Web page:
The little green bee-eater is a fairly gregarious bird, with up to 30 birds roosting closely together on a branch, and up to 20 congregating to dust bathe together (3). Dust bathing is believed to help the bird dislodge harmful parasites and remove excess oil from its feathers (13).
The little green bee-eater exhibits a particular predator-avoidance behaviour that distinguishes it from many other species. If a potential predator is looking at the little green bee-eater’s nest, it will not enter until the predator has looked away. This remarkable behaviour demonstrates that the little green bee-eater aware of where the predator is looking, but also suggests it is aware of the predator’s mental state. This awareness, known as ‘theory of mind’, is typically only exhibited by humans and a few other primate species (14) (15).
The little green bee-eater is locally common throughout its range and is not currently known to be at risk from any major threats (8). However, numbers of its principal food source, bees, are declining (16), which could pose a problem in the future. The little green bee-eater is also considered to be a pest by bee keepers in parts of its range, and this could become of increasing significance to this species (17).
There are no known conservation measures in place for the little green bee-eater.
Find out about the decline in bees:
Friends of the Bees:
The Bumblebee Conservation Trust:
Learn more about the little green bee eater and bird conservation in general:
BirdLife International - Little green bee-eater:
This information is awaiting authentication by a species expert, and will be updated as soon as possible. If you are able to help please contact:
- Incubate: to keep eggs warm so that development is possible.
- Monogamous: having only one mate during a breeding season, or throughout the breeding life of a pair.
- Parasite: an organism that derives its food from, and lives in or on, another living organism at the host’s expense.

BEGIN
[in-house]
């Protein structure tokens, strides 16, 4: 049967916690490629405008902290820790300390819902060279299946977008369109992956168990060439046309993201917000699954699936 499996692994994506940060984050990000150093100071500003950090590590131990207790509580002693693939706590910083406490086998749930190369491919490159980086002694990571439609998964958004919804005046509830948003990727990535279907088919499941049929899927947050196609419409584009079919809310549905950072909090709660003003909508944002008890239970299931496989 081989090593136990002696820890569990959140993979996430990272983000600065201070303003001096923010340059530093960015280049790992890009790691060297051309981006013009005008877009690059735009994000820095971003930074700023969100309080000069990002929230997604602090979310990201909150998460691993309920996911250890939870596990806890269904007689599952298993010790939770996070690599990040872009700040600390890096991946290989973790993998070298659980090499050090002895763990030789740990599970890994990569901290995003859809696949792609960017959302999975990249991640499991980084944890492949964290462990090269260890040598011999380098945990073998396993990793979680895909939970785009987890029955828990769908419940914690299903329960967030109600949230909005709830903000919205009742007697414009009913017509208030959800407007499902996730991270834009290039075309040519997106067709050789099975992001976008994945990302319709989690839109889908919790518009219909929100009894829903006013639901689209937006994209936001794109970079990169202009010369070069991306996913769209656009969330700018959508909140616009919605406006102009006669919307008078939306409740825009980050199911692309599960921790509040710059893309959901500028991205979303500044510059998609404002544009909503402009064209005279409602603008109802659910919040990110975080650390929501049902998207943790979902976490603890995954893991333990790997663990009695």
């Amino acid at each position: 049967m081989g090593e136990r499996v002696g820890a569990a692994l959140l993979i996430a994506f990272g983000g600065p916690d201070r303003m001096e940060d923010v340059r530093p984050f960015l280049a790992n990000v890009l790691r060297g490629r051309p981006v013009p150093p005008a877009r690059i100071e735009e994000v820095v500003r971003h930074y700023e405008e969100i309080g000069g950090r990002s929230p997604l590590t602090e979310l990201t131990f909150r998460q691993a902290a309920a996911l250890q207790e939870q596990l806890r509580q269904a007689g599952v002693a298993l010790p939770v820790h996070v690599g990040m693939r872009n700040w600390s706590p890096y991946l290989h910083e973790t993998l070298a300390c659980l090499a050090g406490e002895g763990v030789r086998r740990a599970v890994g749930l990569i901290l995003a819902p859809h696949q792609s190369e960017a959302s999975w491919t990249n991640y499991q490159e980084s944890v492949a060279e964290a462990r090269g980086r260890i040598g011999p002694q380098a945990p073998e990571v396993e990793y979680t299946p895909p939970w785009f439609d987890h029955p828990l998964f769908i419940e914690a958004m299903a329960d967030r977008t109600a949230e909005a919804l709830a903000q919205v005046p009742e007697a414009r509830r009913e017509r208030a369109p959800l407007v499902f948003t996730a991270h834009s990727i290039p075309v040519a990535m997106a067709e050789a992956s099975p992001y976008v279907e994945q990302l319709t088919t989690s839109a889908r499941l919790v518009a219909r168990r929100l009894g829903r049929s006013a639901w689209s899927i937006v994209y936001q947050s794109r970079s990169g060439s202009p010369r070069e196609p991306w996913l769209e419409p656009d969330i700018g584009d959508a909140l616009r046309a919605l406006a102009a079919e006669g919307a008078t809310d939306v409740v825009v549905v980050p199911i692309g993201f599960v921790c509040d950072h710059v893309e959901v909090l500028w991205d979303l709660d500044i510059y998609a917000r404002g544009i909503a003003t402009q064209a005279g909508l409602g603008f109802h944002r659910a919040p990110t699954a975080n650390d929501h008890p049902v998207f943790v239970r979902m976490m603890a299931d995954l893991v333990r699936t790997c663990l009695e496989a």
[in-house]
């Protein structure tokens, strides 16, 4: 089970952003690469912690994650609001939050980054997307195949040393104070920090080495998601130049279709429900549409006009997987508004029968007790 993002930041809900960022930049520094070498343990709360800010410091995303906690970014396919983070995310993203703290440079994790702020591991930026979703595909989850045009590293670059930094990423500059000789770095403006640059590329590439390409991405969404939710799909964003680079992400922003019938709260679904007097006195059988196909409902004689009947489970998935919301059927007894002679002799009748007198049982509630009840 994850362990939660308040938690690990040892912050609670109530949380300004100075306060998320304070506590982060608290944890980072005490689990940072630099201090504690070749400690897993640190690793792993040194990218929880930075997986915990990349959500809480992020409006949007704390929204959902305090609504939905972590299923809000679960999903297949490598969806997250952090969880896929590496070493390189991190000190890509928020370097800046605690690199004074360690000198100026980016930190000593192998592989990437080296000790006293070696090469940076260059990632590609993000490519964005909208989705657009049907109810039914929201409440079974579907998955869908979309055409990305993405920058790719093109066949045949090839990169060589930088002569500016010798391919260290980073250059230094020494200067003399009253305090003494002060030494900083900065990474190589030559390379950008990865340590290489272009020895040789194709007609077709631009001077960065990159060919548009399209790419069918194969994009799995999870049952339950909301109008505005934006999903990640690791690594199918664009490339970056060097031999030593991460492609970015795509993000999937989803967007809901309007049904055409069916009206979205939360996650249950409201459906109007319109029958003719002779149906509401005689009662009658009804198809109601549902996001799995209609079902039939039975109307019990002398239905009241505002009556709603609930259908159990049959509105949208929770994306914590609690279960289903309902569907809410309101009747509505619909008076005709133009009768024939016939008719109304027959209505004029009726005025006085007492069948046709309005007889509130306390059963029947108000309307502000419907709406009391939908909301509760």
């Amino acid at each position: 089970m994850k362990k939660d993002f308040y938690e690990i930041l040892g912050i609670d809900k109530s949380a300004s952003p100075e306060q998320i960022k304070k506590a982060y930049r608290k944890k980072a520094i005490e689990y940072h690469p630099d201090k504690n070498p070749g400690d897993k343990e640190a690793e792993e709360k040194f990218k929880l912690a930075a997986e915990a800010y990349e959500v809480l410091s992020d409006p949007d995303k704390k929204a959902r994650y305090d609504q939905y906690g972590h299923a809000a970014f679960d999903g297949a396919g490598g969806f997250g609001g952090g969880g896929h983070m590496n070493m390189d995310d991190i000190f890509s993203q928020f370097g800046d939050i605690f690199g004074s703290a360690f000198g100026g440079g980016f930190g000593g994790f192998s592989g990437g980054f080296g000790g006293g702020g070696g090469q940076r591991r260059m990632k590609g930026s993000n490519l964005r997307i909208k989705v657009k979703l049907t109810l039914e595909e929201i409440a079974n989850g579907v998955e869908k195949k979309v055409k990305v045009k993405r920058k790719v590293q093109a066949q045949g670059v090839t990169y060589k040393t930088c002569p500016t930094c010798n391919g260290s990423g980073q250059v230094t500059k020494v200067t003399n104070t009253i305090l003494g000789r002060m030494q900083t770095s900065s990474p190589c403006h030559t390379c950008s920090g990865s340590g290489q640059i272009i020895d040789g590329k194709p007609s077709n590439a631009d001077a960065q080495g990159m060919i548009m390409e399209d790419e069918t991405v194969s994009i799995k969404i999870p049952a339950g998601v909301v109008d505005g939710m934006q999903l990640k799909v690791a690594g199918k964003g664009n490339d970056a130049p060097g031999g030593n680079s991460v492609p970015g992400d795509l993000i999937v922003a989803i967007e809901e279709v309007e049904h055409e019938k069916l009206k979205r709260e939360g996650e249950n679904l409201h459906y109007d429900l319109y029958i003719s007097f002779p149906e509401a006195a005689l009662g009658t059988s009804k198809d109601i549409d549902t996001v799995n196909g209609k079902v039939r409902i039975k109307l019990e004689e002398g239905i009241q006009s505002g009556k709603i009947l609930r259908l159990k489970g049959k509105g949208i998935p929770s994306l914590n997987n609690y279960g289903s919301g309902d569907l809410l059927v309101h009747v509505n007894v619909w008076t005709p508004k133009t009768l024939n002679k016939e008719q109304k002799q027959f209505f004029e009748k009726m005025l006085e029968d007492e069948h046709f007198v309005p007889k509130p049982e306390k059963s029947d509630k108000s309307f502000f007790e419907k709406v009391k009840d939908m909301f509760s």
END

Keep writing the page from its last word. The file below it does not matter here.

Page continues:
- Subspecies: a population usually restricted to a geographical area that differs from other populations of the same species, but not to the extent of being classified as a separate species.
IUCN Red List (November, 2010)
- del Hoyo, J., Elliott, A. and Sargatal, J. (2001) Handbook of the Birds of the World. Volume 6: Mousebirds to Hornbills. Lynx Edicions, Barcelona.
- Fry, C.H., Keith, S. and Urban, E.K. (1988) Birds of Africa: Volume 3. Academic Press, London.
- Baker, S. (1928) The Fauna of British India. Taylor & Francis, London.
- Redman, N., Stevenson, T. and Fanshawe, J. (2009) Birds of the Horn of Africa. Christopher Helm, London.
- Fry, C.H., Fry, K. and Harris, A. (1992) King-fishers, Bee-eaters and Rollers. Christopher Helm, London.
- Ali, S. and Ripley, S.D. (1983) Handbook of the Birds of India and Pakistan. Oxford University Press, Oxford.
BirdLife International (November, 2010)
- Asokan, S., Ali, A.M.S. and Manikannan, R. (2010) Breeding biology of the small bee-eater Merops orientalis (Latham, 1801) in Nagapattinam District, Tamil Nadu, India. Journal of Threatened Taxa, 2(4): 797-804.
- Burt, D.B. (2002) Social and breeding biology of bee-eaters in Thailand. Wilson Bulletin, 114(2): 275-279.
- Sridhar, S. and Karanth, K.P. (1993) Helpers in cooperatively breeding small green bee-eaters (Merops orientalis). Current Science, 65(6): 489-490.
- Asokan, S., Ali, A.M.S. and Manikannan, R. (2009) Diet of three insectivorousbirds in Nagapattinam District, Tamil Nadu, India – a preliminary study. Journal of Threatened Taxa, 1(6): 327-330.
- Loon, R. and Loon, H. (2005) Birds: the Inside Story. Struik Publishers, Cape Town.
- Smitha, B., Thakar, J. and Watve, M. (1999) Do bee-eaters have theory of mind? Current Science, 76(4): 574-577.
- Watve, M., Thakar, J., Kale, A., Puntambekar, S., Shaikh, I., Vaze, K., Jog, M. and Paranjape, S. (2002) Bee-eaters (Merops orientalis) respond to what a predator can see. Animal Cognition, 5(4): 253-259.
- Goulson, D., Lye, G.C. and Darvill, B. (2008) Decline and conservation of bumble bees. Annual Review of Entomology, 53: 191-208.
- Esmaili, M. (1974) Bee-eaters a problem for beekeepers in Iran. American Bee Journal, 114(4): 136-137.